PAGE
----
Ski, Eat, Repeat...and Write

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Ski, Eat, Repeat...and Write

By John Bowden   |   Photos Larry Turner

Ever wonder what it’s like being a travel writer? Visiting charming mountain towns, skiing fresh lines, and writing about it might just sound like the best job in the world. For many writers, and specifically a group of North American ski journalists, they lived the dream in Nelson in early 2018.

Nelson and Kootenay Lake Tourism, Whitewater Ski Resort and local partners hosted the annual gathering of the North American Snowsports Journalists Association (NASJA) this past January. Approximately twenty travel writers from all corners of the USA discovered Nelson’s well-earned ski town reputation for themselves.

Sking powder in the trees at Whitewater Ski Resort.

Ullr and the rest of the snow gods put on a good snow show, while Nelson’s thriving culinary scene gave the writers plenty of fodder. The group enjoyed a guided tour of Whitewater to sample some of the powder stashes in the local know. Back in town, the journalists capped off the day with locally brewed craft ales and a “dine-around” to some of Nelson’s most popular eateries.

But beyond the snow, what are journalists looking for when crafting an article? “I’m looking for what’s available for the adventure traveller. Recreation, adventure, lodging, food, amenities, topography and the people are important”, noted photojournalist Larry Turner. “I also like to seek out something out of the ordinary, like an invite to a squash match in Nelson.”

 

A ski trip to Nelson also offers the opportunity for writers to explore a little further afield. A visit to Ainsworth Hot Springs and Kaslo were among the highlights for Turner, who spent the better part of a week getting a pulse on the region.

Ainsworth Hot Springs on a sunny winter day. Kaslo heritage building 

Writer Tina Lassen noted that travel writing has changed enormously in the past couple of decades. “25 years ago, you didn’t even tell anyone when you were in town. You had an expense account and experienced it as a regular visitor.” Nowadays, with little budget for travel stories, journalists and destinations work together to organize “fam” (familiarization) tours to experience a place firsthand.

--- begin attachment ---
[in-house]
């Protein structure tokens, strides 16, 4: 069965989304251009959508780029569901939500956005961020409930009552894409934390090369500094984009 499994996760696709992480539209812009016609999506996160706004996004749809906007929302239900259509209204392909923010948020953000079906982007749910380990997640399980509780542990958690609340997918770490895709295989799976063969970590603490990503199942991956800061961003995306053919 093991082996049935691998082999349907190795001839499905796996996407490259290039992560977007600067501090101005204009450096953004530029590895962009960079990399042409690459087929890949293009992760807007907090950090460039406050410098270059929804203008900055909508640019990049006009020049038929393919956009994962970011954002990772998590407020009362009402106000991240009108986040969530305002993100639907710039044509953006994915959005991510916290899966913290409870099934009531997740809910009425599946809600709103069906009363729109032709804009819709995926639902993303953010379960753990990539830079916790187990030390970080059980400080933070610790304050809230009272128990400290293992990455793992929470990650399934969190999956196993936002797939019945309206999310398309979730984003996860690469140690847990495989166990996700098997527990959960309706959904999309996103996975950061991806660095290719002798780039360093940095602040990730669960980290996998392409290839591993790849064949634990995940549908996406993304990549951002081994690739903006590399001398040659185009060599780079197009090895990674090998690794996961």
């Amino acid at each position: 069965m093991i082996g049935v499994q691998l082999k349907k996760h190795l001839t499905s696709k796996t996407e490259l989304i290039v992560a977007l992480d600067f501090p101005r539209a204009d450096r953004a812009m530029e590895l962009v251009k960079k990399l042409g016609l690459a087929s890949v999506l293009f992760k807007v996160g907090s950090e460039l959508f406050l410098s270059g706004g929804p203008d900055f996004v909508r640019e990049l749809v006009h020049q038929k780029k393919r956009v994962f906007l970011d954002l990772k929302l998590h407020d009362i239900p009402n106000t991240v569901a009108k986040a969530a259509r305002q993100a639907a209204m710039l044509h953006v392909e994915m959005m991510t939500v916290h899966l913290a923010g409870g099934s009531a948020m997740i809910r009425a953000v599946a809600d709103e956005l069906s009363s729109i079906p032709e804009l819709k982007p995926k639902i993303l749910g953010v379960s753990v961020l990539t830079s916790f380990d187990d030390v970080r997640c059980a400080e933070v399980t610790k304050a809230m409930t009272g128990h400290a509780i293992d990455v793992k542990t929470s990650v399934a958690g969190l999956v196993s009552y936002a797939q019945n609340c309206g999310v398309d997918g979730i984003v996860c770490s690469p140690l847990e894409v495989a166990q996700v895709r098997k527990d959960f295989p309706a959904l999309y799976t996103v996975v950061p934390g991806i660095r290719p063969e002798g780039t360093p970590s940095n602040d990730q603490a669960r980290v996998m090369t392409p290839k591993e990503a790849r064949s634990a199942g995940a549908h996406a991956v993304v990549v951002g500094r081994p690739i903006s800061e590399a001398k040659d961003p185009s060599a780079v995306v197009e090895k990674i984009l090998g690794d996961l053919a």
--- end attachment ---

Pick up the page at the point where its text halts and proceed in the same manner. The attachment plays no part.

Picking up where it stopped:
These media trips are invaluable resources, as it allows writers to impart useful and accurate information to readers. Timelines for stories have also changed. “There used to be longer lead times in the past, usually a year in advance. You had to ski the season before to write about it the following year. Now, I’ll get a call in July for a ski story in November.” Visiting Nelson in peak ski season gives these writers an arsenal of memories to draw from for future articles.

For writers like Turner and Lassen, experiencing the distinctiveness of Nelson’s dining and entertainment scene, heritage character and fabulous ski conditions with their peers is a rare treat. Finding a way to spin their own tales to readers across the continent is the work and the reward.

For all traveller enthusiasts, writing a story and sharing with us is one way to get our attention, or post your images to instagram or our facebook page and use #findingawesome.

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